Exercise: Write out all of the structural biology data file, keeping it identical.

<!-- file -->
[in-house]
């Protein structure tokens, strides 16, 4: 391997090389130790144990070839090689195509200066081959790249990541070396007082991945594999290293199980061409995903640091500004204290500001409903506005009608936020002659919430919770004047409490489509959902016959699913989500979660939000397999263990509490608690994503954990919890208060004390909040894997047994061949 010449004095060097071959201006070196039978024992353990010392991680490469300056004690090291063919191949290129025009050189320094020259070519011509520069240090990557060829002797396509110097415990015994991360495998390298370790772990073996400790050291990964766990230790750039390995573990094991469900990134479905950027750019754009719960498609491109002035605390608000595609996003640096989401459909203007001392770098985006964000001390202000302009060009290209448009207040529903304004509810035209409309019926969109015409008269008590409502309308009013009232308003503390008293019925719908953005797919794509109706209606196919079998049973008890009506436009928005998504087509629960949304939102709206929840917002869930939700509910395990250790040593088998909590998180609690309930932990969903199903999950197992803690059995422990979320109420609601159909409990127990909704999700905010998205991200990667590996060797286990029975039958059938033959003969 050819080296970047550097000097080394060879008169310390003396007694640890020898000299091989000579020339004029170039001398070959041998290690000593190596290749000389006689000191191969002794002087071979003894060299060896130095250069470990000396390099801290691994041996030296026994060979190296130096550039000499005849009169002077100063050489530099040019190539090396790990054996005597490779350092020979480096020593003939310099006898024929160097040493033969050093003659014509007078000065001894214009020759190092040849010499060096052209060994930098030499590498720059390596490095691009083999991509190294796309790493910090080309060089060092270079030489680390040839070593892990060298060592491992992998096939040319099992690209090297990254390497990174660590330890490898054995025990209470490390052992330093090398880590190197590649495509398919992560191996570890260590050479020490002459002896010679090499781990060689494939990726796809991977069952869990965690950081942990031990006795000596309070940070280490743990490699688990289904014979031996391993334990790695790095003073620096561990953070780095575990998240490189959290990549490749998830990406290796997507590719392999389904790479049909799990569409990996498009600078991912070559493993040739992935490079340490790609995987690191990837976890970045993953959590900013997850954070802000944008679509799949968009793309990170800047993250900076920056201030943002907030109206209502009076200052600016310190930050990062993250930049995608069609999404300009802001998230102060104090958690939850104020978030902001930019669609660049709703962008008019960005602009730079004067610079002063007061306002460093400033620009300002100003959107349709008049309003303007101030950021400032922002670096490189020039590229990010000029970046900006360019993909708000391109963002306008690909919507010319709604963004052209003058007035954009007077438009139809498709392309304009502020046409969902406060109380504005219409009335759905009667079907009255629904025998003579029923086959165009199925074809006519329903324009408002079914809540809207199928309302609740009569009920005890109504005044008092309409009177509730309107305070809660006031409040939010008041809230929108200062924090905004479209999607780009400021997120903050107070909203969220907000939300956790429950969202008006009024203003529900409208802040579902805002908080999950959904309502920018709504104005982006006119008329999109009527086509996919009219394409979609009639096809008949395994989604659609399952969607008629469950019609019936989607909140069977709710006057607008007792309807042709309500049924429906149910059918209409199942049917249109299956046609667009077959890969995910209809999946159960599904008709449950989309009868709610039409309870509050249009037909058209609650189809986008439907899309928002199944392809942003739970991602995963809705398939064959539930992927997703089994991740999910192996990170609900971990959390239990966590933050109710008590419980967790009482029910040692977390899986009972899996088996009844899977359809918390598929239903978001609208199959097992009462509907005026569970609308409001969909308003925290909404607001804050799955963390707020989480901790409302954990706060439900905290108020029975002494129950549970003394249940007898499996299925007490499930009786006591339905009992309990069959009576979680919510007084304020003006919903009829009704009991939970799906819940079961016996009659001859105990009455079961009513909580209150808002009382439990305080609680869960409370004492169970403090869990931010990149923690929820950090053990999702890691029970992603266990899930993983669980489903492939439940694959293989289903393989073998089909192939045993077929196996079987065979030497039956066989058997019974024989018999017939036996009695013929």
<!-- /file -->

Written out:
[in-house]
């Protein structure tokens, strides 16, 4: 391997090389130790144990070839090689195509200066081959790249990541070396007082991945594999290293199980061409995903640091500004204290500001409903506005009608936020002659919430919770004047409490489509959902016959699913989500979660939000397999263990509490608690994503954990919890208060004390909040894997047994061949 010449004095060097071959201006070196039978024992353990010392991680490469300056004690090291063919191949290129025009050189320094020259070519011509520069240090990557060829002797396509110097415990015994991360495998390298370790772990073996400790050291990964766990230790750039390995573990094991469900990134479905950027750019754009719960498609491109002035605390608000595609996003640096989401459909203007001392770098985006964000001390202000302009060009290209448009207040529903304004509810035209409309019926969109015409008269008590409502309308009013009232308003503390008293019925719908953005797919794509109706209606196919079998049973008890009506436009928005998504087509629960949304939102709206929840917002869930939700509910395990250790040593088998909590998180609690309930932990969903199903999950197992803690059995422990979320109420609601159909409990127990909704999700905010998205991200990667590996060797286990029975039958059938033959003969 050819080296970047550097000097080394060879008169310390003396007694640890020898000299091989000579020339004029170039001398070959041998290690000593190596290749000389006689000191191969002794002087071979003894060299060896130095250069470990000396390099801290691994041996030296026994060979190296130096550039000499005849009169002077100063050489530099040019190539090396790990054996005597490779350092020979480096020593003939310099006898024929160097040493033969050093003659014509007078000065001894214009020759190092040849010499060096052209060994930098030499590498720059390596490095691009083999991509190294796309790493910090080309060089060092270079030489680390040839070593892990060298060592491992992998096939040319099992690209090297990254390497990174660590330890490898054995025990209470490390052992330093090398880590190197590649495509398919992560191996570890260590050479020490002459002896010679090499781990060689494939990726796809991977069952869990965690950081942990031990006795000596309070940070280490743990490699688990289904014979031996391993334990790695790095003073620096561990953070780095575990998240490189959290990549490749998830990406290796997507590719392999389904790479049909799990569409990996498009600078991912070559493993040739992935490079340490790609995987690191990837976890970045993953959590900013997850954070802000944008679509799949968009793309990170800047993250900076920056201030943002907030109206209502009076200052600016310190930050990062993250930049995608069609999404300009802001998230102060104090958690939850104020978030902001930019669609660049709703962008008019960005602009730079004067610079002063007061306002460093400033620009300002100003959107349709008049309003303007101030950021400032922002670096490189020039590229990010000029970046900006360019993909708000391109963002306008690909919507010319709604963004052209003058007035954009007077438009139809498709392309304009502020046409969902406060109380504005219409009335759905009667079907009255629904025998003579029923086959165009199925074809006519329903324009408002079914809540809207199928309302609740009569009920005890109504005044008092309409009177509730309107305070809660006031409040939010008041809230929108200062924090905004479209999607780009400021997120903050107070909203969220907000939300956790429950969202008006009024203003529900409208802040579902805002908080999950959904309502920018709504104005982006006119008329999109009527086509996919009219394409979609009639096809008949395994989604659609399952969607008629469950019609019936989607909140069977709710006057607008007792309807042709309500049924429906149910059918209409199942049917249109299956046609667009077959890969995910209809999946159960599904008709449950989309009868709610039409309870509050249009037909058209609650189809986008439907899309928002199944392809942003739970991602995963809705398939064959539930992927997703089994991740999910192996990170609900971990959390239990966590933050109710008590419980967790009482029910040692977390899986009972899996088996009844899977359809918390598929239903978001609208199959097992009462509907005026569970609308409001969909308003925290909404607001804050799955963390707020989480901790409302954990706060439900905290108020029975002494129950549970003394249940007898499996299925007490499930009786006591339905009992309990069959009576979680919510007084304020003006919903009829009704009991939970799906819940079961016996009659001859105990009455079961009513909580209150808002009382439990305080609680869960409370004492169970403090869990931010990149923690929820950090053990999702890691029970992603266990899930993983669980489903492939439940694959293989289903393989073998089909192939045993077929196996079987065979030497039956066989058997019974024989018999017939036996009695013929």